Unity and Division
Flatiron Project Space
133/141 W 21 Street
New York, NY 10011
Image: Telmo Sa, untitled (Sublimation series), 2016-17, 700x525mm
The Department of Visual and Critical Studies is pleased to announce its first international exhibition “Unity and Division” at the SVA Flatiron Project Space, 133-141 West 21st Street, New York. A collaboration with The Arte Institute, “Unity and Division” will be on display from October 12 through November 4, 2017, with an opening reception on October 12, 6 – 8pm. The Arte Institute, founded in 2011, is an independent, not-for-profit organization based in New York facilitating the production and showcasing of international contemporary artists and art projects, with a focus on Portuguese contemporary art and culture. The institute has organized events on all continents, in major cities around the globe, and in areas such as cinema, arts, music, literature, theater and performance. To learn more about Arte Institute, visit www.arteinstitute.org. The exhibition presents a selection of photographs curated by Virgillio Ferreira of Ci.CLO Photography Platform of Porto, Portugal. The following statement has been prepared by artist Rita Castro Neves:
This is an exhibition of photographs made by multiple artists who shared the same path over a one-year period and reflects the culmination of a process that initially seems to be an individual one, but in reality represents a collaboration. These photographers came together in a place where, with the help of their mentors, they developed projects that featured an experimental, inter-disciplinary approach. Both the individual imaginations and the group dynamic were invigorated by guests from different fields of photography as well as from other disciplines, including geography, psychology, and theatre. The context was one of multi-disciplinary enrichment, and technical and artistic consolidation.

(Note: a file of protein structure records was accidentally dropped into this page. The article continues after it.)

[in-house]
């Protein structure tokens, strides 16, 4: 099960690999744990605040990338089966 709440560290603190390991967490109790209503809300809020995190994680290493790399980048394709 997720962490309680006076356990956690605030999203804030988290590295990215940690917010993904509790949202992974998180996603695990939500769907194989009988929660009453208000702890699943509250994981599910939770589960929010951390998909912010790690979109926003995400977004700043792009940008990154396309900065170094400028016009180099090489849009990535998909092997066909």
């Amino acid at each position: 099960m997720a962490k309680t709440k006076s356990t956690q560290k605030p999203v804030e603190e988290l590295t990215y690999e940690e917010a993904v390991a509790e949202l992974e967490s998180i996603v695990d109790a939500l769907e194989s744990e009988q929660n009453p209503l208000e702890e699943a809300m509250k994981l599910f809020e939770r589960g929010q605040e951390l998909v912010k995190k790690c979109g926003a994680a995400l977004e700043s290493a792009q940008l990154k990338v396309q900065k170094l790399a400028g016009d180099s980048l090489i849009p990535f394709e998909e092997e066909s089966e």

On rereading Pierre Bourdieu’s Sociology in Question (1992) we recall his famous quotation, “If the sociologist has a role to play, it lies more in providing weapons than giving lessons.” In response, we asked ourselves, ‘What should the roles of the photographer and the photography teacher be?’ The Ci.CLO platform as a learning environment, in addition to “providing weapons,” adapts to the needs of its participants; it is flexible, reactive, and innovative. The artistic proposals that result from this process reflect the evolution of every individual, and culminate in what is characterized by the diversity of projects, themes, methodologies and techniques. The title, Unity and Division, reflects how individuals discover their place in the group and how this discovery not only consolidates their insights, but also leads to new ones. If this exhibition brings one cycle to an end, it is so that others can soon start.
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